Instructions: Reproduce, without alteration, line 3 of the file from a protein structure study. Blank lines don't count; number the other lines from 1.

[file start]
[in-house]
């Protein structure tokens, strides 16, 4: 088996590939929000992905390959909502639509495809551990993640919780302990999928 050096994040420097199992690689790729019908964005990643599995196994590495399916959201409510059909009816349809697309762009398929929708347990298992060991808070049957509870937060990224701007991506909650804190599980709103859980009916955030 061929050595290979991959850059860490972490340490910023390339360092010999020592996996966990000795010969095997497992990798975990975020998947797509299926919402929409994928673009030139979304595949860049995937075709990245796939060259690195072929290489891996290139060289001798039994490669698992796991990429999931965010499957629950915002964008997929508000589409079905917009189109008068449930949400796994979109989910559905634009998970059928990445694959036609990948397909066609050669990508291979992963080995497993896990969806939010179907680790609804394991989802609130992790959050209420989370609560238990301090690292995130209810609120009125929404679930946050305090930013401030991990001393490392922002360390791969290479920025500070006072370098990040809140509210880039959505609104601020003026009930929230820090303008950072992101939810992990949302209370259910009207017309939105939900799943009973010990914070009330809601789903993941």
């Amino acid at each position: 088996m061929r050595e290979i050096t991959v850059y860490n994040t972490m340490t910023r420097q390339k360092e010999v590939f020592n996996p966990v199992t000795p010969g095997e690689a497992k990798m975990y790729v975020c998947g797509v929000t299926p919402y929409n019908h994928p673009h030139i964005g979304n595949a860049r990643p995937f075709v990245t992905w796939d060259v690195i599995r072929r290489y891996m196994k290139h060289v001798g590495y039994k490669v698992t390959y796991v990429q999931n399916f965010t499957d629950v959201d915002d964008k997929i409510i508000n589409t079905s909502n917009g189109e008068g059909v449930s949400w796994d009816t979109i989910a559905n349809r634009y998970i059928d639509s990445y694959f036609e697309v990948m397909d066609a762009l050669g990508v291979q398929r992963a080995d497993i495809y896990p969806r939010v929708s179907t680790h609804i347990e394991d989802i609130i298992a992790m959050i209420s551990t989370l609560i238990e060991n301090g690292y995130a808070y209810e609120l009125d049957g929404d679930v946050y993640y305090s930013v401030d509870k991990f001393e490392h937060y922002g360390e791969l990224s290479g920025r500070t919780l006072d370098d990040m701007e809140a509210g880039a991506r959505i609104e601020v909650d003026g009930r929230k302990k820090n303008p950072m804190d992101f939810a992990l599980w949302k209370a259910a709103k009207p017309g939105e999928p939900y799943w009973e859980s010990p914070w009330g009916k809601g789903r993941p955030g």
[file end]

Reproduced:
């Amino acid at each position: 088996m061929r050595e290979i050096t991959v850059y860490n994040t972490m340490t910023r420097q390339k360092e010999v590939f020592n996996p966990v199992t000795p010969g095997e690689a497992k990798m975990y790729v975020c998947g797509v929000t299926p919402y929409n019908h994928p673009h030139i964005g979304n595949a860049r990643p995937f075709v990245t992905w796939d060259v690195i599995r072929r290489y891996m196994k290139h060289v001798g590495y039994k490669v698992t390959y796991v990429q999931n399916f965010t499957d629950v959201d915002d964008k997929i409510i508000n589409t079905s909502n917009g189109e008068g059909v449930s949400w796994d009816t979109i989910a559905n349809r634009y998970i059928d639509s990445y694959f036609e697309v990948m397909d066609a762009l050669g990508v291979q398929r992963a080995d497993i495809y896990p969806r939010v929708s179907t680790h609804i347990e394991d989802i609130i298992a992790m959050i209420s551990t989370l609560i238990e060991n301090g690292y995130a808070y209810e609120l009125d049957g929404d679930v946050y993640y305090s930013v401030d509870k991990f001393e490392h937060y922002g360390e791969l990224s290479g920025r500070t919780l006072d370098d990040m701007e809140a509210g880039a991506r959505i609104e601020v909650d003026g009930r929230k302990k820090n303008p950072m804190d992101f939810a992990l599980w949302k209370a259910a709103k009207p017309g939105e999928p939900y799943w009973e859980s010990p914070w009330g009916k809601g789903r993941p955030g």